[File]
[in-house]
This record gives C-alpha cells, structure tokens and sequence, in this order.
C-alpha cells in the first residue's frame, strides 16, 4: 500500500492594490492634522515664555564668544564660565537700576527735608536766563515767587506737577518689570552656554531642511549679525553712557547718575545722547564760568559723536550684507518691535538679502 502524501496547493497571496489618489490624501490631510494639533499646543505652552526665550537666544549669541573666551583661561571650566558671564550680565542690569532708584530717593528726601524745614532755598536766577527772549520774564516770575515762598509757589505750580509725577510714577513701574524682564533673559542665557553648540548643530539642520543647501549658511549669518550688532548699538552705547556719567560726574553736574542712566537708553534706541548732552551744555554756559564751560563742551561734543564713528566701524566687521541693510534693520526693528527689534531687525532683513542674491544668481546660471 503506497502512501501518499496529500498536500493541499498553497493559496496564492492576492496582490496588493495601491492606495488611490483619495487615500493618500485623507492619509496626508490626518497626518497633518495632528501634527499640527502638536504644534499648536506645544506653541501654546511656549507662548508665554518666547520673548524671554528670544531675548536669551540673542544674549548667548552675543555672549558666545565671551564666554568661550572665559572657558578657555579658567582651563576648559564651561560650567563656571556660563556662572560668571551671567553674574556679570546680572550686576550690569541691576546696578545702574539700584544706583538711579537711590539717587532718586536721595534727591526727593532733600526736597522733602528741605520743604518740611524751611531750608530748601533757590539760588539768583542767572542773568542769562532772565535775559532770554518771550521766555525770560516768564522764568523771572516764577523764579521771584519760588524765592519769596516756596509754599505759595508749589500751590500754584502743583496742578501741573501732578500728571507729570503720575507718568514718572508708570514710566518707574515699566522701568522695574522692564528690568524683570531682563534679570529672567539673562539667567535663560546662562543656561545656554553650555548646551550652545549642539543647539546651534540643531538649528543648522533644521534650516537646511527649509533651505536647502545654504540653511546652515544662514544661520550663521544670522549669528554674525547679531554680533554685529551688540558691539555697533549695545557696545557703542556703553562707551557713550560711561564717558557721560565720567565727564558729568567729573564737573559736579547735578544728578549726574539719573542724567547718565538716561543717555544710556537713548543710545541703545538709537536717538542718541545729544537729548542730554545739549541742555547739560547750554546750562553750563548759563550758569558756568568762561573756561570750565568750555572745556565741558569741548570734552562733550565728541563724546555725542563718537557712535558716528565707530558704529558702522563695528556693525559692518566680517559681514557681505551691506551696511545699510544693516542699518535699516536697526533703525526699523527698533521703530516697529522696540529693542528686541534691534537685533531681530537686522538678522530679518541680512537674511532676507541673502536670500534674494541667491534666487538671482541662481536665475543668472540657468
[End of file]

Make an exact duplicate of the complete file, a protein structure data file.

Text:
[in-house]
This record gives C-alpha cells, structure tokens and sequence, in this order.
C-alpha cells in the first residue's frame, strides 16, 4: 500500500492594490492634522515664555564668544564660565537700576527735608536766563515767587506737577518689570552656554531642511549679525553712557547718575545722547564760568559723536550684507518691535538679502 502524501496547493497571496489618489490624501490631510494639533499646543505652552526665550537666544549669541573666551583661561571650566558671564550680565542690569532708584530717593528726601524745614532755598536766577527772549520774564516770575515762598509757589505750580509725577510714577513701574524682564533673559542665557553648540548643530539642520543647501549658511549669518550688532548699538552705547556719567560726574553736574542712566537708553534706541548732552551744555554756559564751560563742551561734543564713528566701524566687521541693510534693520526693528527689534531687525532683513542674491544668481546660471 503506497502512501501518499496529500498536500493541499498553497493559496496564492492576492496582490496588493495601491492606495488611490483619495487615500493618500485623507492619509496626508490626518497626518497633518495632528501634527499640527502638536504644534499648536506645544506653541501654546511656549507662548508665554518666547520673548524671554528670544531675548536669551540673542544674549548667548552675543555672549558666545565671551564666554568661550572665559572657558578657555579658567582651563576648559564651561560650567563656571556660563556662572560668571551671567553674574556679570546680572550686576550690569541691576546696578545702574539700584544706583538711579537711590539717587532718586536721595534727591526727593532733600526736597522733602528741605520743604518740611524751611531750608530748601533757590539760588539768583542767572542773568542769562532772565535775559532770554518771550521766555525770560516768564522764568523771572516764577523764579521771584519760588524765592519769596516756596509754599505759595508749589500751590500754584502743583496742578501741573501732578500728571507729570503720575507718568514718572508708570514710566518707574515699566522701568522695574522692564528690568524683570531682563534679570529672567539673562539667567535663560546662562543656561545656554553650555548646551550652545549642539543647539546651534540643531538649528543648522533644521534650516537646511527649509533651505536647502545654504540653511546652515544662514544661520550663521544670522549669528554674525547679531554680533554685529551688540558691539555697533549695545557696545557703542556703553562707551557713550560711561564717558557721560565720567565727564558729568567729573564737573559736579547735578544728578549726574539719573542724567547718565538716561543717555544710556537713548543710545541703545538709537536717538542718541545729544537729548542730554545739549541742555547739560547750554546750562553750563548759563550758569558756568568762561573756561570750565568750555572745556565741558569741548570734552562733550565728541563724546555725542563718537557712535558716528565707530558704529558702522563695528556693525559692518566680517559681514557681505551691506551696511545699510544693516542699518535699516536697526533703525526699523527698533521703530516697529522696540529693542528686541534691534537685533531681530537686522538678522530679518541680512537674511532676507541673502536670500534674494541667491534666487538671482541662481536665475543668472540657468